Israel, UAE to normalise relations in shift in Mideast politics; West Bank annexations on hold
DUBAI/JERUSALEM/WASHINGTON (Reuters) - Israel and the United Arab Emirates announced on Thursday that they will normalise diplomatic ties and forge a broad new relationship, a move that reshapes the order of Middle East politics from the Palestinian issue to the fight against Iran.
Under the accord, which U.S. President Donald Trump helped broker, Israel agreed to suspend its planned annexation of areas of the occupied West Bank.
It also firms up opposition to regional power Iran, which the UAE, Israel and the United States view as the main threat in the conflict-riven Middle East.
Israel had signed peace agreements with Egypt in 1979 and Jordan in 1994. But the UAE, along with most other Arab nations, did not recognise Israel and had no formal diplomatic or economic relations with it until now. It becomes the first Gulf Arab country to reach such a deal with the Jewish state.
Officials from the three countries called the accord "historic" and a breakthrough toward peace. But Palestinian leaders, apparently taken by surprise, denounced it a "stab in the back" to their cause.
A joint statement said Trump, Israeli Prime Minister Benjamin Netanyahu and Abu Dhabi's Crown Prince Sheikh Mohammed Bin Zayed had "agreed to the full normalisation of relations between Israel and the United Arab Emirates".
The accord will allow the two countries "to chart a new path that will unlock the great potential in the region," it said.
"As a result of this diplomatic breakthrough and at the request of President Trump with the support of the United Arab Emirates, Israel will suspend declaring sovereignty" over areas of the West Bank as envisioned in a U.S. plan announced by Trump in January, it said.
The agreement, to be known as the Abraham Accords, also gives Trump a foreign policy accomplishment as he seeks re-election on Nov. 3. Speaking in the White House Oval Office, Trump said similar deals are being discussed with other countries in the region.
The UAE said it would remain a strong supporter of the Palestinian people, who hope to create an independent state in the occupied West Bank, Gaza and East Jerusalem, and that the agreement maintained the viability of a two-state solution to the longstanding Israel-Palestinian conflict.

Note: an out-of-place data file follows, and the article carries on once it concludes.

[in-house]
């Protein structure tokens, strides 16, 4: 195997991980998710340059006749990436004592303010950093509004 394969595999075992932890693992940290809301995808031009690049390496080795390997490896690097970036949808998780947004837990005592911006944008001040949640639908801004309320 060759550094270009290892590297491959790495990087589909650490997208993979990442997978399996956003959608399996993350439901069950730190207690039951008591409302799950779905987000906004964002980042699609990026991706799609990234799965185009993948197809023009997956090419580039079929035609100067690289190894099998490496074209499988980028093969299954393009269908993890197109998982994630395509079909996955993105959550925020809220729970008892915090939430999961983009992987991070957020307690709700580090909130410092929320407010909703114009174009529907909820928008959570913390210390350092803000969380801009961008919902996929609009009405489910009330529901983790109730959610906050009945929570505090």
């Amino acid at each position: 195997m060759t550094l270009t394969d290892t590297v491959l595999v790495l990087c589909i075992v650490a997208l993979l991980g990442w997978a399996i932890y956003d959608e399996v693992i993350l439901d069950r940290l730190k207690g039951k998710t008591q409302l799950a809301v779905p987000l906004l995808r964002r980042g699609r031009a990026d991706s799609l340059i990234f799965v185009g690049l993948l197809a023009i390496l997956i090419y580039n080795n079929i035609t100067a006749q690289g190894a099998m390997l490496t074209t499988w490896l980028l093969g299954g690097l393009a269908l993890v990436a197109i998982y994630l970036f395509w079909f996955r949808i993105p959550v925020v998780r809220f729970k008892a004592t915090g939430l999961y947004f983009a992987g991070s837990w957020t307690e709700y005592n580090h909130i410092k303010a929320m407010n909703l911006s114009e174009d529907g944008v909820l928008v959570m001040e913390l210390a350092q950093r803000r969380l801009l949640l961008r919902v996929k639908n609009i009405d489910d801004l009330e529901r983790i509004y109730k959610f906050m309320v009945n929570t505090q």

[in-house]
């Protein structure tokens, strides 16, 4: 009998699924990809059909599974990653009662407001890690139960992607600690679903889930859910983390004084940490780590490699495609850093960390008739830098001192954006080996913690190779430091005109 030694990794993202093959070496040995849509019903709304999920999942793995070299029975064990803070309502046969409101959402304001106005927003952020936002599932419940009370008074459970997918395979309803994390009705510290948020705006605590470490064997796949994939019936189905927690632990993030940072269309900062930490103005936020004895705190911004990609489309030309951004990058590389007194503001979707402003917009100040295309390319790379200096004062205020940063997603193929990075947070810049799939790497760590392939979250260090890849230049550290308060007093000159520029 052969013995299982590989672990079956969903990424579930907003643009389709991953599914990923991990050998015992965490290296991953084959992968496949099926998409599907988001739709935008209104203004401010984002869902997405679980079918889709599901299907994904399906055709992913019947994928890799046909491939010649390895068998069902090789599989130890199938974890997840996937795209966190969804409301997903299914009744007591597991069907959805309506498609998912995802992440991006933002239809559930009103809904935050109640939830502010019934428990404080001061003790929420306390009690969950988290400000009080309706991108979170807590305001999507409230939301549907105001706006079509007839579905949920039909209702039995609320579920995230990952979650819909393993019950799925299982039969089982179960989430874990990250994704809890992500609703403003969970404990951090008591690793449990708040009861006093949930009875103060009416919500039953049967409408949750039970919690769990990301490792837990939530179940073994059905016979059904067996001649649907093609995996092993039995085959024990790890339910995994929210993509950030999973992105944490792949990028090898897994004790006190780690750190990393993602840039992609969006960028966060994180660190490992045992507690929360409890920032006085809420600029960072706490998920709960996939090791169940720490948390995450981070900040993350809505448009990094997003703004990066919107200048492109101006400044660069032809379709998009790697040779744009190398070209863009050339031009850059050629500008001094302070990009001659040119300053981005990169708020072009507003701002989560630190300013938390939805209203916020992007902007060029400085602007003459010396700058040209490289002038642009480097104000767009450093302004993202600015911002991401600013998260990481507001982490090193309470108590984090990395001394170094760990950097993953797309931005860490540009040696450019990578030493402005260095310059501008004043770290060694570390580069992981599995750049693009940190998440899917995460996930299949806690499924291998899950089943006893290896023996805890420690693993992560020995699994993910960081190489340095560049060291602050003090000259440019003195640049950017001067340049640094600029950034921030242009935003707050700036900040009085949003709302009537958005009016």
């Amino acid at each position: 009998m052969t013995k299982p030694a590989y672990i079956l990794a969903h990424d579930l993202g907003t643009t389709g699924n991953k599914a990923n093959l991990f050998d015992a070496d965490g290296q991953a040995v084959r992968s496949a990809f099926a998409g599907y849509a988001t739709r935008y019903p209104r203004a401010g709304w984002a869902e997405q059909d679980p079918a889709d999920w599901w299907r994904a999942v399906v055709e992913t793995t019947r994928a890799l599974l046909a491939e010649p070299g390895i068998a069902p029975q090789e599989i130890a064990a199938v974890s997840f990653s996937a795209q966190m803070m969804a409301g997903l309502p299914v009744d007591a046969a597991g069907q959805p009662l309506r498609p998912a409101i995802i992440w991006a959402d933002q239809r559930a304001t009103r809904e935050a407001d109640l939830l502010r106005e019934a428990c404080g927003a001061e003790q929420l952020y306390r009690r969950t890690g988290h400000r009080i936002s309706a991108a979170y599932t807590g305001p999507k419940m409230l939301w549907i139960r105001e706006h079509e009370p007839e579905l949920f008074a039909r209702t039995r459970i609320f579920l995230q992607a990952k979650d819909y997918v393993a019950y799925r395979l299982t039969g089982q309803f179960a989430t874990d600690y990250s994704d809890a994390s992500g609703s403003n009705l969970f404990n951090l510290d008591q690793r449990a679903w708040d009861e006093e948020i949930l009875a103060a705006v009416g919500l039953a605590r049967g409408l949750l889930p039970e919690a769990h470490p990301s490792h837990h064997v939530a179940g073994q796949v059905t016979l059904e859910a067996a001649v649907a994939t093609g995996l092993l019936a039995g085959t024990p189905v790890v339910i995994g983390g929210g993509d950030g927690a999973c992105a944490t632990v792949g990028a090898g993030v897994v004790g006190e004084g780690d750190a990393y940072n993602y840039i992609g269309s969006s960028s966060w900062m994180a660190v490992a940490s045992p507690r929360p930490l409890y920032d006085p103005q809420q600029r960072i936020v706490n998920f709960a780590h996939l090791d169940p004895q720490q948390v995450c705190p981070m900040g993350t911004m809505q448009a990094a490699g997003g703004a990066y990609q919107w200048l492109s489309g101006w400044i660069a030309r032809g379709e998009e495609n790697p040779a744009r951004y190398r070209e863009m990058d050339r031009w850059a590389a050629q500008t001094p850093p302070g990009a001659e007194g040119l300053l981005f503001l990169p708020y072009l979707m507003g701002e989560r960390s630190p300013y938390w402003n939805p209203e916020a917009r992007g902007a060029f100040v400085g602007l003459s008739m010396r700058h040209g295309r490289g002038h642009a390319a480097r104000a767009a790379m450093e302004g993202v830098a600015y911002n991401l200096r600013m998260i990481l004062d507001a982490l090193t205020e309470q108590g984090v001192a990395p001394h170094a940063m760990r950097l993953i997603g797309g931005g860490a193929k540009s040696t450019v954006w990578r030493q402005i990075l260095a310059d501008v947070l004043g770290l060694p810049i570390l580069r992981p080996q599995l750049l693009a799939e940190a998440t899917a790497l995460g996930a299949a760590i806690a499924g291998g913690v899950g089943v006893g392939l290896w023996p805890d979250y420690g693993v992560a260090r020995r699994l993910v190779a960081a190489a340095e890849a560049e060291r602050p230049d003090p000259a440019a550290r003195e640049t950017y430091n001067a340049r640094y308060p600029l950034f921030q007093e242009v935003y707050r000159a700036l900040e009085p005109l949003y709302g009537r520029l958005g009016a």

The accord could be a personal boost to Netanyahu, who is on trial for alleged corruption and whose domestic popularity has dropped over his handling of the coronavirus pandemic.
In a televised address, Netanyahu said the deal would lead to "full and formal peace" with the UAE and voiced hope that other countries in the region would follow its example. It also entailed acceding to a request from Trump to "temporarily wait" on implementing his annexation pledge, he said.
"It's an incomparably exciting moment, a historic moment for peace in the Middle East," Netanyahu said.
Palestinian President Mahmoud Abbas was holding meetings with aides.
Asked if the Palestinian leadership had been aware the deal was coming, Hanan Ashrawi, a veteran Palestinian negotiator, told Reuters: "No. ... We were blindsided. Their secret dealings are now completely out in the open. It is a complete sell-out."
In Gaza, Fawzi Barhoum, a spokesman for the armed Islamist group Hamas, told Reuters, "Normalisation is a stab in the back of the Palestinian cause and it serves only the Israeli occupation."
The UAE's Sheikh Mohammed said the agreement would stop further Israeli annexation of Palestinian territories, for which Israel had been awaiting a green light from Washington.
Senior UAE official Anwar Gargash said the deal had helped defuse what he called a ticking time-bomb. He urged the Israelis and Palestinians to return to the negotiating table.
'NIGHTMARE' FOR IRAN
Trump's special envoy Brian Hook called the agreement a "nightmare" for Iran.
The agreement will not secure peace in the region, a special adviser on international affairs to the speaker of Iran's parliament wrote on Twitter. The Tasnim news agency, affiliated with Iran's powerful Revolutionary Guards, called it "shameful".
Iran and Israel are arch foes. Israel is particularly concerned about suspected Iranian efforts to develop nuclear weapons, which Tehran denies. Iran is also involved in proxy wars from Syria to Yemen, where the UAE has been a leading member of the Saudi-led coalition opposing Iran-aligned forces there.
With a population of less than 10 million but the Arab world's second-largest economy thanks to oil, the UAE has exerted growing commercial and military clout in the Gulf and the wider region over the past two decades, much of it aimed at confronting Islamist militants and the influence of Iran.
Delegations from Israel and the United Arab Emirates will meet in the coming weeks to sign agreements regarding investment, tourism, direct flights, security, telecommunications and other issues, the joint statement said.
The two countries, which agreed in June to cooperate in the fight against the coronavirus in a sign of closer ties, are expected soon to exchange ambassadors and embassies.
A signing ceremony is due to be held at the White House in the coming weeks.
"Everybody said this would be impossible," Trump said.
"Now that the ice has been broken, I expect more Arab and Muslim countries will follow the United Arab Emirates' lead," Trump added.
This was already being discussed with other states, he said.
United Nations Secretary-General Antonio Guterres welcomed "any initiative that can promote peace and security in the Middle East region," a U.N. spokesman said.
Guterres had urged Israel in June to abandon plans to annex settlements in the West Bank, warning that this threatened prospects for peace with the Palestinians.
(Reporting By Maha El Dahan and Lisa Barrington, Steve Holland in Washington; Jeff Heller in Jerusalem, Writing by Angus MacSwan; Editing by Will Dunham)
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